Side effects

Senna tea can cause a number of different immediate side effects. These include:

  • mild abdominal cramps
  • severe diarrhea, especially with long-term usage
  • nausea
  • faintness, which can often happen as a result of diarrhea that leads to water loss

Health benefits

Senna tea is a viable short-term treatment for constipation. Because senna tea can treat constipation, it may also help treat hemorrhoids that occur as a result of chronic constipation, but you should consult your doctor before use.

Senna is also thought to have both anti-inflammatory and anti-parasitic properties Trusted Source.

Risks, complications, and interactions

While senna tea seems to be effective as a short-term constipation treatment, it should not be used long-term. The American Herbal Products Association actually recommended that it not be used long-term due to the potential risks.

Long-term senna usage may cause laxative dependence and liver damage.

You should consult your doctor before taking senna if you have:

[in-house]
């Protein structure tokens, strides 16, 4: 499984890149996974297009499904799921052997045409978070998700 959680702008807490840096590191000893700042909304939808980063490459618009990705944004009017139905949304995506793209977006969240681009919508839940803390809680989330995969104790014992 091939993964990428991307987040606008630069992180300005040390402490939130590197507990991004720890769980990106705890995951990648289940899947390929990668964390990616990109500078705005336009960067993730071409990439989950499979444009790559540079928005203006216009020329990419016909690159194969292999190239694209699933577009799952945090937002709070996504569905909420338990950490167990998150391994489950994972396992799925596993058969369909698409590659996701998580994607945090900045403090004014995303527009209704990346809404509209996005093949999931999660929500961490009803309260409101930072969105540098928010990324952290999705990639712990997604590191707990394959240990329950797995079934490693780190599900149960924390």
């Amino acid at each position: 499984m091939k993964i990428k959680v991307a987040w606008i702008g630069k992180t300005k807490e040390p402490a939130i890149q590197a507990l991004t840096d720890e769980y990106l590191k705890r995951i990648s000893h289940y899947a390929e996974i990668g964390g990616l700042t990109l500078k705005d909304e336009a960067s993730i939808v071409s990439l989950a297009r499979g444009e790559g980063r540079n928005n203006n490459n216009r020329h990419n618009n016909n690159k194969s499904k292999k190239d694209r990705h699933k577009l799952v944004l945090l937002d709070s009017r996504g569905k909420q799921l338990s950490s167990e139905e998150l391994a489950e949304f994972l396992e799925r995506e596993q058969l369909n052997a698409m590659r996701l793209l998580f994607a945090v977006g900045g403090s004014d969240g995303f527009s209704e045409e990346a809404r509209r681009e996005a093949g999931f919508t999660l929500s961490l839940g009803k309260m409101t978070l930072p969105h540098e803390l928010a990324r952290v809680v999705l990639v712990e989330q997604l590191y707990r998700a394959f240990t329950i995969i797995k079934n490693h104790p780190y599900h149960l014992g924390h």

• colon disorders
  • heart disease
  • liver disease

Senna tea may also interact with medications like blood thinners and diuretics.

Long-term use of any form of senna may cause an electrolyte disturbance that can exacerbate preexisting heart conditions, including heart disease.

What the research says

While senna tea should only be used as a short-term treatment, the limited number of studies show that it seems to be safe for most people.

One 2009 study published in the Journal of Toxicology Trusted Source found that chronic senna use does not have an impact on the function of the smooth intestinal muscle or the enteric nerves in rats after two years. It also found that there were no carcinogenic effects during that time.

A 2011 study also found that there does not seem to be a link between chronic use of senna and colon cancer. The study recommends treating constipation by first using a bulk-forming agent or (one at a time) a stool softener, and then adding a stimulant like senna.